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100K House Facade Ideas

by Chad Ludeman on January 22, 2008 · 4 comments

in Design,facade,inspiration

Well we’ve been getting a lot of feedback on the new facade debuted last week. I have also been running it by anyone who will listen to me and provide input as well in my offline life. I also have a meeting with the local neighborhood committee – The East Kensington Neighbors Association – to solicit feedback on the design prior to knocking on doors of the neighbors to introduce the project and seek further feedback before the design is finalized.

As stated before the new facade is the combination of a few factors that all happened within a 24 hour period and the team has not officially discussed the outcome yet.

  1. I insisted on less window area on the north facade in my sometimes obsessive mission for an affordable, uber-efficient home.
  2. I suggested a row of low windows to let in the coolest air possible in the summer for passive cooling with a higher than normal row of small windows at the top of the facade to let in light and allow for an unusually large vertical wall to hang artwork or other large things that one might be inclined to position on their walls.
  3. We decided just after the meeting to nix the bi-level roof in favor of a sloped roof for budget reasons which added another 1.5 feet to the front facade elevation.
  4. We introduced an entirely new material in the standing seam metal for both roof and facade.

While I don’t necessarily dislike what we have come up with I do agree with everyone’s comments so far and feel there is room for improvement. Below I have assembled a few images of some example directions that we could possibly go in. I have also been contemplating coming up with a few new facade options and letting the readers vote and decide on the final option that we will go with (new blogging and development ideas are popping into my head that I will suppress for now).

Staffan Stindberg’s Summerhouse via materialicious
Summerhouse - Strindberg
rear view of Summerhouse
side view of Summerhouse

I like two things about this house. One, the contrast between the colorful walls and the grey standing seam metal roof. I could see a red, corrugated metal used in substitution for the wooden cladding use in this home. Two, I like the sparse placement of unique and small windows on most of the walls with a few large glass exposures facing the sun.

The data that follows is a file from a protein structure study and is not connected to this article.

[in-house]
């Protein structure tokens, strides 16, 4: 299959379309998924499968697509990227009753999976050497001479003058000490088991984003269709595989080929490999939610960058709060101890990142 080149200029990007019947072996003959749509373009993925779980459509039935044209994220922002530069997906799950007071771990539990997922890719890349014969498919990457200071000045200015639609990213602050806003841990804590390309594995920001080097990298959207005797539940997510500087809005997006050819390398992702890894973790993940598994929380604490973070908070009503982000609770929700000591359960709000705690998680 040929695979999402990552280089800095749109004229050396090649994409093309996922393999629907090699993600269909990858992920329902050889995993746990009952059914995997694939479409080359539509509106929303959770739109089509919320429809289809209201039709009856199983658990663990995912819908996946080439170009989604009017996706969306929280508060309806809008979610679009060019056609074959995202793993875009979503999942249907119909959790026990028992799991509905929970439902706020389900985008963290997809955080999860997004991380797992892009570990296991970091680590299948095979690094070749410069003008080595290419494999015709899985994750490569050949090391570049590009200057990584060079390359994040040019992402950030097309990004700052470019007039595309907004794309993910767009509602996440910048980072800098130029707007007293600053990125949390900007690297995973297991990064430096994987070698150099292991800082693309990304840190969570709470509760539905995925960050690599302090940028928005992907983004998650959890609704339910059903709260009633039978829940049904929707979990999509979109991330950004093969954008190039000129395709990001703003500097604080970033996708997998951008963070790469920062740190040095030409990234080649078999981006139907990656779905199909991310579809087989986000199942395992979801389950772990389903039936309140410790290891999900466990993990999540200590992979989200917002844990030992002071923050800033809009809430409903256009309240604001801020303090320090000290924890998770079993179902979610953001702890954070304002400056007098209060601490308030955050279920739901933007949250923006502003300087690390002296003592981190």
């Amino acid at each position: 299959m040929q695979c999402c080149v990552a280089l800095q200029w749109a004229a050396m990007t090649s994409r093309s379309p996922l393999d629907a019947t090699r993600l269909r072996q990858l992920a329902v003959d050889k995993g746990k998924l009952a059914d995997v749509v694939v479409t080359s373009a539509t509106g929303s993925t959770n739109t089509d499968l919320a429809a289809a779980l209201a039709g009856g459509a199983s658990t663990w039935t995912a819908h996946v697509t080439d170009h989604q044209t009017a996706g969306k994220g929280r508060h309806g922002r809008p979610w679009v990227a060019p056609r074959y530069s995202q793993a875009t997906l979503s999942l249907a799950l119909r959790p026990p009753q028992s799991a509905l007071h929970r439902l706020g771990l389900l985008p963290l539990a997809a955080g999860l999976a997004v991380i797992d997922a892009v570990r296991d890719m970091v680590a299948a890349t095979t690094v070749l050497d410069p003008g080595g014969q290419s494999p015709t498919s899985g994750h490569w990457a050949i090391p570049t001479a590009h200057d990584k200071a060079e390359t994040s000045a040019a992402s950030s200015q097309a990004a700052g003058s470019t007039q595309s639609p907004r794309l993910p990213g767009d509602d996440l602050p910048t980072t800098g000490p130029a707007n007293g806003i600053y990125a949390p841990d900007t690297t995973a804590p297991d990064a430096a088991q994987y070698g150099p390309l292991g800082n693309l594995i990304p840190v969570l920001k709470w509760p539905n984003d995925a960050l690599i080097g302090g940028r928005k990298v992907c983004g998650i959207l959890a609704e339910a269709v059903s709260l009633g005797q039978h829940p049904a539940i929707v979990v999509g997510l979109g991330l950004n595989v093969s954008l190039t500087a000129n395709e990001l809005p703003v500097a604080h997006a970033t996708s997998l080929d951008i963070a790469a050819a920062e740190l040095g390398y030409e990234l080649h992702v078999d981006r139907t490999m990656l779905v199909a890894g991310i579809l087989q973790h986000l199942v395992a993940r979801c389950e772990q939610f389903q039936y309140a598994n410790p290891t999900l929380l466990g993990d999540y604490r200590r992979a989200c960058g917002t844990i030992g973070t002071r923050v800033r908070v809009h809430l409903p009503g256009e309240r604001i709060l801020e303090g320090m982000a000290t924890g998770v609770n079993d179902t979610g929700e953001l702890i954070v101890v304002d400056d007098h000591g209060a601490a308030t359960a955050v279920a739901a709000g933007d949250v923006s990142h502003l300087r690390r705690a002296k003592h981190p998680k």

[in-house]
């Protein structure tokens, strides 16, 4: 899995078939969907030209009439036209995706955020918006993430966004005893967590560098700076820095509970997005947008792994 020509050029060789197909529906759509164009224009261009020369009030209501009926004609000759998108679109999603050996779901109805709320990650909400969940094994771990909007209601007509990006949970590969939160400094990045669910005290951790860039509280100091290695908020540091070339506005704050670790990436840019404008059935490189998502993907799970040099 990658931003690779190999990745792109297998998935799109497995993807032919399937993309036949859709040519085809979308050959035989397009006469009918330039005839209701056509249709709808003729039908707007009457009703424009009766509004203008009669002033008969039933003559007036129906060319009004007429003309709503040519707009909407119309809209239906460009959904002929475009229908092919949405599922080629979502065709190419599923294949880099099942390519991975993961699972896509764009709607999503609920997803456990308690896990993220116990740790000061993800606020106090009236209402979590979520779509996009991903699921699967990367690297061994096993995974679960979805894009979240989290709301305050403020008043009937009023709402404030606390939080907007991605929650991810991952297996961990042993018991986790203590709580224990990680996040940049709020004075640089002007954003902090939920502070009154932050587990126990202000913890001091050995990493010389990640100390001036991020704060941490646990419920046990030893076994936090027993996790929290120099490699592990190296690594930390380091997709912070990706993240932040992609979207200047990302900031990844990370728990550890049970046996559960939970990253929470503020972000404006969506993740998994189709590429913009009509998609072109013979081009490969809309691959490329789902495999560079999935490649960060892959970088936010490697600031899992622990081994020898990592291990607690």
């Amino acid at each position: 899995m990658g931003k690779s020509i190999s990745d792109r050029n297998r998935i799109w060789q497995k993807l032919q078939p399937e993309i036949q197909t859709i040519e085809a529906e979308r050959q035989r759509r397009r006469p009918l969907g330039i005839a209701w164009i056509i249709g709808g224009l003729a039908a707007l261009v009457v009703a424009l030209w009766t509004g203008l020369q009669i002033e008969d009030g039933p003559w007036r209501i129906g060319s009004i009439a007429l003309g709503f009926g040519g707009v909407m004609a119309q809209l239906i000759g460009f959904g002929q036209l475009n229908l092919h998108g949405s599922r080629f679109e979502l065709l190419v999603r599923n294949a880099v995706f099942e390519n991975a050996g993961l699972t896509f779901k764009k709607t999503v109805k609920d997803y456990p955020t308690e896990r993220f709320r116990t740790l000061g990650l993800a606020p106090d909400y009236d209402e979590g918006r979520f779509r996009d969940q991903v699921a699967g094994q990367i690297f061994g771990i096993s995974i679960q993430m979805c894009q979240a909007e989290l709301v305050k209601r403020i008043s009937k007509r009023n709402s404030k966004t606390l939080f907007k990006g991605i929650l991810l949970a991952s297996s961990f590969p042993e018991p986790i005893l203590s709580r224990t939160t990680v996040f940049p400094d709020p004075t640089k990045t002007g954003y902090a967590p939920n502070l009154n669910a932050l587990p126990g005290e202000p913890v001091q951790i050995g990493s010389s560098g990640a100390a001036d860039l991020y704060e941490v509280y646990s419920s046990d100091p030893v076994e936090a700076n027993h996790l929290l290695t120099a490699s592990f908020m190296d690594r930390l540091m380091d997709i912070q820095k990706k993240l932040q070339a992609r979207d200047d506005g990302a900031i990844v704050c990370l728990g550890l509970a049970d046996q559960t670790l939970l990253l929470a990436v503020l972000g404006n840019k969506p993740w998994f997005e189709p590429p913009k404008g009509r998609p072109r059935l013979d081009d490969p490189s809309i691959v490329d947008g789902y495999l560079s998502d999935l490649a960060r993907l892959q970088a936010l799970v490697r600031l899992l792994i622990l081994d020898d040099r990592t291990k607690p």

Some cool examples from Interface Studio’s site

Slim horizontal window placement examples:
ISA - Arts Pavilion
ISA - Kensington Mixed Use
ISA - Northern Liberties Mixed-Use
ISA - Accessible Housing
Slim vertical window placement examples:
ISA Sheridan rendering
Sheridan window diagram
ISA - Arts Center Housing

I very much like the ISA examples of slim windows. Possibly by moving each of the high and low window bands closer to each other and adding a horizontal window somewhere, we would have a more inviting facade. Keep the comments coming. I will post more ideas on the issue shortly.

If you enjoyed reading this post I can promise you'll love our new writing over at Postgreen Homes. Yeah, we know that's the same thing your favorite band said and their new album is nowhere near as good as their early stuff, but seriously, we are actually still getting better.

There also isn't much conversation to be had here . . . at least not with us. So come on over to the Postgreen Homes Blog and tell us what you think of our new(ish) digs and crazy ideas. We will be sure to tell you what we think of your opinion.

{ 4 comments… read them below or add one }

1 Shawn January 23, 2008 at 3:08 am

Hey Chad,

Some good examples here. It’s good to hear your openness to other ideas and suggestions. As a designer, I’m well-aware of the risk of “design by committee,” but it seems like you’re doing a good job of balancing the input of others with your needs.

On thing I find to be a key success of “alternative” materials like metal roofing and siding is the use of contrast. While Stefan Stindberg’s house (above) uses contrast of color, I think the other examples that contrast both color AND materials are more effective.

Some building get away with a more monolithic use of material when placed in context with other buildings. Your sixth example from the top, for instance, features a big metal grey building. However, by sandwiching it between other buildings of differing size/scale/materials, the project is mostly successful.

I also want to reiterate the merits of roof eaves. In addition to being a strong design elements, eaves serve an important function in relation to cooling the house in the summer.

If your looking for more modern inspiration, you might take a look at a blog I recently stumbled across. It highlights a sort of Pacific Northwest style that’s a bit different that your sources…but still, you may find the imagery inspirational. You can access the site through a blog post on my site:


2 mj November 15, 2008 at 9:09 pm

Wasn’t sure where else to post this question… what do you have planned for the back yard?

3 Iqbal February 25, 2009 at 12:20 pm

Its an interseting way of building a house. but is architecture so irrational?? Can we just put up anything that we like? Does architecture has no meaning?? I would like if you answer me back on my email add. i would like a ‘no’ to my comment. please feel free to give me a website address for my answer.

4 chad February 25, 2009 at 2:43 pm

I’m not sure what you are talking about Iqbal. Another modern architecture hater I assume…

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